Summers in Palestine have always consisted of two things: family and food. At every 'Azomeh or gathering, the tables are usually dressed with traditional dishes such as Mansaf, Ma'lobeh, and Knefeh for dessert. But every once in a while we get treated to something new and without, a doubt, delicious.
During my last trip, new and delicious came in the form of Hariseh Bil Ishta. Traditionally, hariseh is a semolina and coconut cake drenched in simple syrup and topped with pistachios. But after enjoying lunch at my uncle's house one summer day, I watched as my cousin Ruba added a layer of ishta, or sweet cream, to the Hariseh she was preparing for dessert.
You know that incredible, "YES!" moment when you put your spoon into a molten lava cake and the chocolate spills out? Okay, the same exact thing happens when you cut into this Hariseh while it's still warm!
I enjoy traditional Hariseh, but I have to be honest, this one takes the cake (pun intended)!
1 cup of sugar
1 cup whole fat plain yogurt
1 cup course semolina
1 cup coconut
1 tablespoon baking powder
1 teaspoon vanilla
1/2 stick unsalted, melted butter
1 pint heavy whipping cream
2 1/2 tablespoons startch
1 tsp vanilla
Qatir (Simple Syrup):
1 1/2 cups granulated sugar
1 cup water
1 teaspoon lemon juice
Step 1: Preheat the oven to 350°F.
Step 2: Prepare the Ishta. In a medium saucepan, over medium-high heat combine the whipping cream, cornstarch and vanilla. Start stirring or whisking right away and keep doing so until you have a pudding consistency. Set aside and let it cool. NOTE: You want to be sure that the whipping cream is still cold when you add in the cornstarch. And KEEP STIRRING...I can't stress that enough. You don't want lumps in your ishta and you definitely don't want anything to stick to the bottom of the pot.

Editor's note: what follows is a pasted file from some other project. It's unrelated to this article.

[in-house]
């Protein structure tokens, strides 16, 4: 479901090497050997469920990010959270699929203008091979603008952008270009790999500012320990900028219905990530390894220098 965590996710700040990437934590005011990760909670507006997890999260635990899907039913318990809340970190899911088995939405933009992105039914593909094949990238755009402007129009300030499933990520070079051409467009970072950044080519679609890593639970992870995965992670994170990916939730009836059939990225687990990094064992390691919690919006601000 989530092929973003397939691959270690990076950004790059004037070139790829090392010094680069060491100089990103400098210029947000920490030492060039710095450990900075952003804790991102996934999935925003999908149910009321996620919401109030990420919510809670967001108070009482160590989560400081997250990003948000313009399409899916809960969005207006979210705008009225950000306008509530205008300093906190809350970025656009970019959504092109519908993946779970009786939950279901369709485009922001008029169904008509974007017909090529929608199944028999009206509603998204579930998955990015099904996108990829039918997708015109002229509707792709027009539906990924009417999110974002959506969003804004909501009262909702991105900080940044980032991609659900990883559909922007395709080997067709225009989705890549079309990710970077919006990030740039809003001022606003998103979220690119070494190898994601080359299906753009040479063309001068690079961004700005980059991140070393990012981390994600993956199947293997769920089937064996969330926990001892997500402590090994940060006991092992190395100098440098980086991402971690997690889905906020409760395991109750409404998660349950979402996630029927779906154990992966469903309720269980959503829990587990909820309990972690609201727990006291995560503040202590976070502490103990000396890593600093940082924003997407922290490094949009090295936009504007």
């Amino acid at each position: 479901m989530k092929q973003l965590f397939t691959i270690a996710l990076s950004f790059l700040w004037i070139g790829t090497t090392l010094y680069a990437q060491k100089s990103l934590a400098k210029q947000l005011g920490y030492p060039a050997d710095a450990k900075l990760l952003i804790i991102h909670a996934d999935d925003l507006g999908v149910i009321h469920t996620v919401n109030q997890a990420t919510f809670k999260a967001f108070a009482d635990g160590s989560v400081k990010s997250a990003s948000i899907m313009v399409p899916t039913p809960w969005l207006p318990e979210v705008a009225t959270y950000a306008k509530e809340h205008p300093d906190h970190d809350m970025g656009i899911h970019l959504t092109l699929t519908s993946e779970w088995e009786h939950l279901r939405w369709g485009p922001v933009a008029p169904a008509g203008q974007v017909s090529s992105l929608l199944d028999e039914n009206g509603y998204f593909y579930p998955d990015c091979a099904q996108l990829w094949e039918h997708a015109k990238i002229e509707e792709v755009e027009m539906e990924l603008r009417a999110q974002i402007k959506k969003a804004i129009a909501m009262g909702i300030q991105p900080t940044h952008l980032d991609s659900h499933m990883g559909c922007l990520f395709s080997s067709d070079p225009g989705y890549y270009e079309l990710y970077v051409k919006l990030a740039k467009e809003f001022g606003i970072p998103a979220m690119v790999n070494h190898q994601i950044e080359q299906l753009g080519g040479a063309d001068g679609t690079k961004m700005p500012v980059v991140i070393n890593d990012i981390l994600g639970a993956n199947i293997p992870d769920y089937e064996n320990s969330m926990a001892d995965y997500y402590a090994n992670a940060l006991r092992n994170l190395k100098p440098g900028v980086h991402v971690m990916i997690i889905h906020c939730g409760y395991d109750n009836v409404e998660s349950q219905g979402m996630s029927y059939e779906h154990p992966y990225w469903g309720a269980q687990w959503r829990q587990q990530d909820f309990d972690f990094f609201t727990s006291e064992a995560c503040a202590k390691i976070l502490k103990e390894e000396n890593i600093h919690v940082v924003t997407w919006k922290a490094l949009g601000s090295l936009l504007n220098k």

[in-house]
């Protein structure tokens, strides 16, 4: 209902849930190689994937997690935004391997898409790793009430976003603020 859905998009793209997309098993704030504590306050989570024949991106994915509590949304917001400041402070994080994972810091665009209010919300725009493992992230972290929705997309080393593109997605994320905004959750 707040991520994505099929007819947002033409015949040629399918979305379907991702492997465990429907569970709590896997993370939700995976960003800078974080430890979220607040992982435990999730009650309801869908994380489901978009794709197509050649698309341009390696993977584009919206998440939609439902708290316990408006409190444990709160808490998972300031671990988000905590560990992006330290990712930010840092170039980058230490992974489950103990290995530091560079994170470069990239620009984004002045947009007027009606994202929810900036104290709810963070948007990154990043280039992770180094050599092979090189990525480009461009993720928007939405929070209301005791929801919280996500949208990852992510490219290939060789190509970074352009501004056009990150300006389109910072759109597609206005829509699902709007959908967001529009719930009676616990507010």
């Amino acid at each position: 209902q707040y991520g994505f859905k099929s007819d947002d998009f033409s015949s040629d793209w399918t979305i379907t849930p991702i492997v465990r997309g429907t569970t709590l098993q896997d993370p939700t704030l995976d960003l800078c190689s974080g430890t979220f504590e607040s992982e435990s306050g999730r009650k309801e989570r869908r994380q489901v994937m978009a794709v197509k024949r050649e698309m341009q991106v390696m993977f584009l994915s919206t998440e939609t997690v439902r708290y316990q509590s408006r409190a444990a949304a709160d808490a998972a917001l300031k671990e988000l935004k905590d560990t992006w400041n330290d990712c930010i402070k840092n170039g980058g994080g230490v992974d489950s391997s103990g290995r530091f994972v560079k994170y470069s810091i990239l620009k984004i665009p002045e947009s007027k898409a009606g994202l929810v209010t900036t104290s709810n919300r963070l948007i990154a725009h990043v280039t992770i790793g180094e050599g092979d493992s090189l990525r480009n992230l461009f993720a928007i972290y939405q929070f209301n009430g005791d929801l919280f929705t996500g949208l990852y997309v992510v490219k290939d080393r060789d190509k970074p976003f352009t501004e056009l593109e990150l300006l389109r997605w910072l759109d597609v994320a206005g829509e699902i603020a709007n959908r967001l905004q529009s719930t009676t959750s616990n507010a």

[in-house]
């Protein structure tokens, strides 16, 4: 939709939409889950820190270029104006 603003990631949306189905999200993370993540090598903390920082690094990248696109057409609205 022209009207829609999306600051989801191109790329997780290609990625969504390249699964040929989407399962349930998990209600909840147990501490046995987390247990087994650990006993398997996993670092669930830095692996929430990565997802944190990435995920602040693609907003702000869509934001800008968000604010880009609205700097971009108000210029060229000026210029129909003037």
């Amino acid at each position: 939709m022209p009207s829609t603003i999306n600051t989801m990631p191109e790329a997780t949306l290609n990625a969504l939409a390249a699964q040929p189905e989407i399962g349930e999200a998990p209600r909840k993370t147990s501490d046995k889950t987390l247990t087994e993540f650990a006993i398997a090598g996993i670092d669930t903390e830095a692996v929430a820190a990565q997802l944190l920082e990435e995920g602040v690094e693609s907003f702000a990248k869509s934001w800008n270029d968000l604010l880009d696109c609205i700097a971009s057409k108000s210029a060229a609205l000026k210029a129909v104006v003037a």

Step 3: In a large mixing bowl, combine all dry hariseh ingredients and mix well.
Step 4: Add wet ingredients to the dry ingredients and mix well, set aside.
Step 5: Butter up an 8x11" pan (I like my hariseh to be thicker and more cake-like) and pour half of the batter into it. Then pour in all of the ishta and gently spread it on top of the hariseh layer. Be very gentle. A spatula or the back of a spoon is what I usually use to spread it. Once the ishta layer is complete, pour over the rest of the hariseh mix and spread.
Step 6: Bake in the oven for 25-30 minutes or until golden brown. While the hariseh is baking, prepare the qatir or simple syrup. In a small-medium saucepan over medium-high heat, combine sugar, water and bring to a boil. No need to stir this mix as often as the ishta, the qatir a lot more forgiving. Once it's come to a boil, add the squeeze of lemon juice and continue to boil until you have a thin but slightly sticky syrup consistency. You an test this by rubbing a drop of the qatir between your fingers, just be careful, it will be HOT.
Step 7: Once the hariseh is done baking, remove it and pour over the qatir while it's still hot. Let the hariseh rest until cool. The more you let it cool, the thicker the the ishta will become. NOTE: If you cut into it while still warm, you will notice that the ishta may spill.
Step 8: Sprinkle crushed pistachios on top and enjoy!
About the Cook:
Sarah Sharif : @filmishmish_
My name is Sarah Sharif. Growing up I was always in awe of the incredible food that came out of my mother's kitchen and I always believed that the day that I would ever cook like her would be "fil mishmish". "Fil mishmish" means "when apricots bloom" but it's an idiom that carries the same meaning of "when pigs fly".